An Open Letter to Andreas Whittam Smith

Re: Johann Hari

Dear Andreas Whittam Smith CBE,

For the past few weeks, you have been spending these days of nascent summer investigating the claims that Johann Hari is a plagiarist, a distorter, a fabricator, and a sockpuppet who vandalises Wikipedia entries.

Perhaps you're not looking at all of these claims, but no matter, I am confident that with your experience and judgement, you will be able to see what many others have seen - the 42 quotes in his 'interview' with Malalai Joya that Hari lifted from her ghosted autobiography; the 545 words plagiarised from the Daily Mail that Hari inserted into the mouth of his interviewee Ann Leslie; the lies about his Sky appearance with Richard Littlejohn; his fabrications and distortions of quotes in his prize-winning piece on Dubai; the startling familiarity of quotes in his interview with George Michael; his copy-pasting in his interview with Antonio Negri; his outrageously fabricated quotes for his piece on the Central African Republic; his quotes pinched from the New Yorker for his interview with Hugo Chavez; his alleged posting of unpleasant and defamatory comments online under the name of David Rose; his invention of names for interviewees whose quotes he had taken from Der Spiegel...I could go on, but I am sure you have already sucked these eggs dry.

I expect the remit of your enquiry is fairly narrow, and you have simply been asked to establish whether Mr Hari should keep his job, but, if you are able, it would be valuable if your enquiry could also address these vital questions:

1. Is it true that Independent staff members routinely referred to Johann Hari as 'our Jayson Blair'?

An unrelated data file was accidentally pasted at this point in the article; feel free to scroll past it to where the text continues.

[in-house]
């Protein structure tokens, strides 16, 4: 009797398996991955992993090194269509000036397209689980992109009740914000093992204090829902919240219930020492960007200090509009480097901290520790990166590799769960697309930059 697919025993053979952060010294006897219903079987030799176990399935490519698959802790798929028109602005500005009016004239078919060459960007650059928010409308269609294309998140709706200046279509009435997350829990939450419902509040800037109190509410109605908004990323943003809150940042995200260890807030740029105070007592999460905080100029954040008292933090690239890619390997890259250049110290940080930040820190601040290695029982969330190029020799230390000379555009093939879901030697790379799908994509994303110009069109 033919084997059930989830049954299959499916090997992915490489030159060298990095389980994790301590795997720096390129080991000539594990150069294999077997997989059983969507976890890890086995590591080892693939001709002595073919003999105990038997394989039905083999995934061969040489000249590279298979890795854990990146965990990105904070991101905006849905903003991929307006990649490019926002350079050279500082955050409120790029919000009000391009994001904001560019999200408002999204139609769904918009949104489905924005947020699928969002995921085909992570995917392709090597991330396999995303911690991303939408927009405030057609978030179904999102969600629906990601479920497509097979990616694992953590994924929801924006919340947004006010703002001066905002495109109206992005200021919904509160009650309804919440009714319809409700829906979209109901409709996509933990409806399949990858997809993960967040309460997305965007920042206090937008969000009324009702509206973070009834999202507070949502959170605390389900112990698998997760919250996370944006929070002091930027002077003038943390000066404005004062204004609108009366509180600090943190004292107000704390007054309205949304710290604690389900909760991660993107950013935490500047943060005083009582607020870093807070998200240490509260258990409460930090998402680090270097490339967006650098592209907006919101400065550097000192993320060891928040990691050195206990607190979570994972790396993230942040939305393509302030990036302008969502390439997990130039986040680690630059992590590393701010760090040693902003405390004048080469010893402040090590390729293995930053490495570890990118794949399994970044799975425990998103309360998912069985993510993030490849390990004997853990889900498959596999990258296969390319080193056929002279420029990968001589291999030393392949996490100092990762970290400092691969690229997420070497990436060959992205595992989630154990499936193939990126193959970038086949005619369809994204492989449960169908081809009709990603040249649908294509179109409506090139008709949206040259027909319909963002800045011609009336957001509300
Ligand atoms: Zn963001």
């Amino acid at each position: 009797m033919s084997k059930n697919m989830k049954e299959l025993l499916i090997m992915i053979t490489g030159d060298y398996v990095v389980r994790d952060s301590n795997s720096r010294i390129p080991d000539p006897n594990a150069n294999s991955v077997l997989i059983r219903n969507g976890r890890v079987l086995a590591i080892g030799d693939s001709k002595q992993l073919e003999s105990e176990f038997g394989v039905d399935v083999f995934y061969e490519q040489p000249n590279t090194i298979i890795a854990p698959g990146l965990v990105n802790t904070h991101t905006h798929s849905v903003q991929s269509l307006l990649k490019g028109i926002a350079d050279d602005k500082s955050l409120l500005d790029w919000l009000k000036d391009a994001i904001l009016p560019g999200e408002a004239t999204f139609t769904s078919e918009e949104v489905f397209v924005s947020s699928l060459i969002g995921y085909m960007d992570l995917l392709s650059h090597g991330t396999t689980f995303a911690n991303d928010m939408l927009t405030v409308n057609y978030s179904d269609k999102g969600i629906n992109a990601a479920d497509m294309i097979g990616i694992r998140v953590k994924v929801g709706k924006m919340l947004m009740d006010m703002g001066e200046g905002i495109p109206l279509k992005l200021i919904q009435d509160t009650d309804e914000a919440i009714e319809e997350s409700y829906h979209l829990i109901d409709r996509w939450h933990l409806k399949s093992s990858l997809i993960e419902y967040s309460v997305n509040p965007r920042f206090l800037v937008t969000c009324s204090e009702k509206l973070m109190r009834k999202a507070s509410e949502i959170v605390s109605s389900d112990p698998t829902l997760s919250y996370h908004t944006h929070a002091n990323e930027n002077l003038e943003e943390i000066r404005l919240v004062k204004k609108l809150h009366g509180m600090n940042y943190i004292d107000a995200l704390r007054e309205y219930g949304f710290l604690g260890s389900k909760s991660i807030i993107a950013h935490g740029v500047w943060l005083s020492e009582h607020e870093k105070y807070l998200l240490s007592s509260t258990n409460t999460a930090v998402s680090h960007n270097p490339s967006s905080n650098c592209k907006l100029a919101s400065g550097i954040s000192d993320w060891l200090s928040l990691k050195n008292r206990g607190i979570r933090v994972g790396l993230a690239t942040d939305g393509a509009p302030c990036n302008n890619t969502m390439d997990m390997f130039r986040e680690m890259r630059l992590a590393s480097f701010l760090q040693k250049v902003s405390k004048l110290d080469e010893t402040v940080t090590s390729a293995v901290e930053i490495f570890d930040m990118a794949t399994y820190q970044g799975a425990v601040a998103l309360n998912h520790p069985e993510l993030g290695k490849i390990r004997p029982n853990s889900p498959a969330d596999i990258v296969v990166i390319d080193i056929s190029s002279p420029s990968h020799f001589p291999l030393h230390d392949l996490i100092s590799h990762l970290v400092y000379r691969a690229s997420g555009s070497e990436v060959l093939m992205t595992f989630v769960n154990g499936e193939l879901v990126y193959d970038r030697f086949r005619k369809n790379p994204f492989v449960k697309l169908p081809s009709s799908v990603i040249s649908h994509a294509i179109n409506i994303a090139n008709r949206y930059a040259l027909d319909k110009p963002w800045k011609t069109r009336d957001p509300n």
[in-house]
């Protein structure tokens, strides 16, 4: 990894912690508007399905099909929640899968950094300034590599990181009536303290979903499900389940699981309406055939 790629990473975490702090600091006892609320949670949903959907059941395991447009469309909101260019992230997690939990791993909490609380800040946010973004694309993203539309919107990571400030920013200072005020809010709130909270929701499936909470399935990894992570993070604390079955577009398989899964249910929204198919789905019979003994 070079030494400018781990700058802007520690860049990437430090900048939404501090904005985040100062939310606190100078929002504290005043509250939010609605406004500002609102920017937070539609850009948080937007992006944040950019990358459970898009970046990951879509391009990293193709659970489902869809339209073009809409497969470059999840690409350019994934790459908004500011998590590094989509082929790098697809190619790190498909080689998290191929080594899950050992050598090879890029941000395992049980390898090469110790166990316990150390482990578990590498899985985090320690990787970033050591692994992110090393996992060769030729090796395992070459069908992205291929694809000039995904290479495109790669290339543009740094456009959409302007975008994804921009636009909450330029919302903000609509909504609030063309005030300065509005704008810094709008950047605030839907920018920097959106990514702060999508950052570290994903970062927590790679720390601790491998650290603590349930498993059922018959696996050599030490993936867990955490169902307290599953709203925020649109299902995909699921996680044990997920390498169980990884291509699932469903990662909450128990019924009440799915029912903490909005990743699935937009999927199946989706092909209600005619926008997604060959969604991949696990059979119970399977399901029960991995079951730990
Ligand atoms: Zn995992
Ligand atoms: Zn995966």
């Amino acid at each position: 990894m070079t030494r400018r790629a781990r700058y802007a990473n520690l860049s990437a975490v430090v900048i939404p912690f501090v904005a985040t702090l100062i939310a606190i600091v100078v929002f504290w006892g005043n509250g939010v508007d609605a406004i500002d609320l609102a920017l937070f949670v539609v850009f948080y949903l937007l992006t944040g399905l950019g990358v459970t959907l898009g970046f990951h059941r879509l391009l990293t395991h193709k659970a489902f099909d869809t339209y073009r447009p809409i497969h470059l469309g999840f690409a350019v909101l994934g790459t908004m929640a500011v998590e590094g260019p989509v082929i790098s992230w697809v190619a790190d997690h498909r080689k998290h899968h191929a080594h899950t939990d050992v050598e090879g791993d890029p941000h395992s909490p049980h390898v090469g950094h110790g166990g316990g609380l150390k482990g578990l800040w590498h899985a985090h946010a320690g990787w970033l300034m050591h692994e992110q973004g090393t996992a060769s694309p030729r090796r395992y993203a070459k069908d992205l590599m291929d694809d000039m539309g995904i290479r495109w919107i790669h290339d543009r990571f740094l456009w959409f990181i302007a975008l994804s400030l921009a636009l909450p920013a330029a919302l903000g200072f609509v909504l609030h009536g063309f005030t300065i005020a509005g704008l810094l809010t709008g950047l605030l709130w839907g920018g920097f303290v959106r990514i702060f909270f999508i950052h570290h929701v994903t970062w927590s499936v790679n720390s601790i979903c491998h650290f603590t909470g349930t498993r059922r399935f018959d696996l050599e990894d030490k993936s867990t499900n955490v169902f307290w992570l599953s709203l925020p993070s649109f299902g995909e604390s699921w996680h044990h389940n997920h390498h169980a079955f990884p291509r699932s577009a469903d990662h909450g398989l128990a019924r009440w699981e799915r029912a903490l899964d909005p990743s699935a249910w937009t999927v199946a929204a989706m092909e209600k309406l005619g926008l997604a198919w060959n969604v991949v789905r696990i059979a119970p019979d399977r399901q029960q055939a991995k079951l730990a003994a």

2. Is is true that when Johann Hari's piece on Dubai was filed, his encounter with the girl in hot pants was laughed at by the backbench?
3. Were doubts at any time about Mr Hari's professional conduct ever expressed to the then editor Simon Kelner?
4. If so, what was Mr Kelner's response?
5. Would it be fair to say that Mr Kelner protected Mr Hari because of Mr Hari's stellar status?
6. Why did Mr Kelner state on Twitter on 28 June 2011 that '@JohannHari101 has worked at @theIndynews for 10 years. In that time, we have not had a single complaint about his misrepresenting anyone', when at least three complaints were made about such mispresentation - by an aid worker in the Central African Republic, by Noam Chomsky, and by an interviewee in Hari's piece on Dubai?
7. What opinion does the managing editor of the Independent, Imogen Haddon, hold about Mr Hari's journalism?
8. What opinion does the business editor of the Independent, David Prosser, hold about Mr Hari's journalism?
9. What pressure has the Independent brought to bear on the Council of the Orwell Prize in its deliberations as to whether Mr Hari should retain his Orwell Prize?
10. What pressure has the Independent brought to bear on the Council of the Orwell Prize to delay its announcement concerning its decision?